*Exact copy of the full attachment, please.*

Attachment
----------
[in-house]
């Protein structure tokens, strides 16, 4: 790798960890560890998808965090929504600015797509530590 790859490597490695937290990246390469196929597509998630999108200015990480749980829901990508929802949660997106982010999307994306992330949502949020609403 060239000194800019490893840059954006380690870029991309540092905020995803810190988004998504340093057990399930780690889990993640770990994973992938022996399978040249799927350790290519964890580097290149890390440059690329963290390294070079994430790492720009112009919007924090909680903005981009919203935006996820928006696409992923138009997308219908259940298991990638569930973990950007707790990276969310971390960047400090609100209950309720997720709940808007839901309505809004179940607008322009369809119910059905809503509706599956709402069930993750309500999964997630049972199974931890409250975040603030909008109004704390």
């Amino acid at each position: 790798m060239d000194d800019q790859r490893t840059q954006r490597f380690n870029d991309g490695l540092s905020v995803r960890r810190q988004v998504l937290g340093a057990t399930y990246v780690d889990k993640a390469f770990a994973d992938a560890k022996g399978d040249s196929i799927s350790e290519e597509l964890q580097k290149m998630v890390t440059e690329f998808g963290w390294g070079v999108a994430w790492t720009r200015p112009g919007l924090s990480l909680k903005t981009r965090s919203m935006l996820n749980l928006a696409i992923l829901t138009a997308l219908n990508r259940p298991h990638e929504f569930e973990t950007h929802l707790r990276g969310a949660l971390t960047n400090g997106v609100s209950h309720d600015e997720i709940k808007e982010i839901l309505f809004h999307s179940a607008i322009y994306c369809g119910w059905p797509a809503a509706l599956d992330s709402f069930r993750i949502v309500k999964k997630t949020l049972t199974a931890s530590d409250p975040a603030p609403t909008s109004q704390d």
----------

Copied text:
[in-house]
């Protein structure tokens, strides 16, 4: 790798960890560890998808965090929504600015797509530590 790859490597490695937290990246390469196929597509998630999108200015990480749980829901990508929802949660997106982010999307994306992330949502949020609403 060239000194800019490893840059954006380690870029991309540092905020995803810190988004998504340093057990399930780690889990993640770990994973992938022996399978040249799927350790290519964890580097290149890390440059690329963290390294070079994430790492720009112009919007924090909680903005981009919203935006996820928006696409992923138009997308219908259940298991990638569930973990950007707790990276969310971390960047400090609100209950309720997720709940808007839901309505809004179940607008322009369809119910059905809503509706599956709402069930993750309500999964997630049972199974931890409250975040603030909008109004704390």
């Amino acid at each position: 790798m060239d000194d800019q790859r490893t840059q954006r490597f380690n870029d991309g490695l540092s905020v995803r960890r810190q988004v998504l937290g340093a057990t399930y990246v780690d889990k993640a390469f770990a994973d992938a560890k022996g399978d040249s196929i799927s350790e290519e597509l964890q580097k290149m998630v890390t440059e690329f998808g963290w390294g070079v999108a994430w790492t720009r200015p112009g919007l924090s990480l909680k903005t981009r965090s919203m935006l996820n749980l928006a696409i992923l829901t138009a997308l219908n990508r259940p298991h990638e929504f569930e973990t950007h929802l707790r990276g969310a949660l971390t960047n400090g997106v609100s209950h309720d600015e997720i709940k808007e982010i839901l309505f809004h999307s179940a607008i322009y994306c369809g119910w059905p797509a809503a509706l599956d992330s709402f069930r993750i949502v309500k999964k997630t949020l049972t199974a931890s530590d409250p975040a603030p609403t909008s109004q704390d």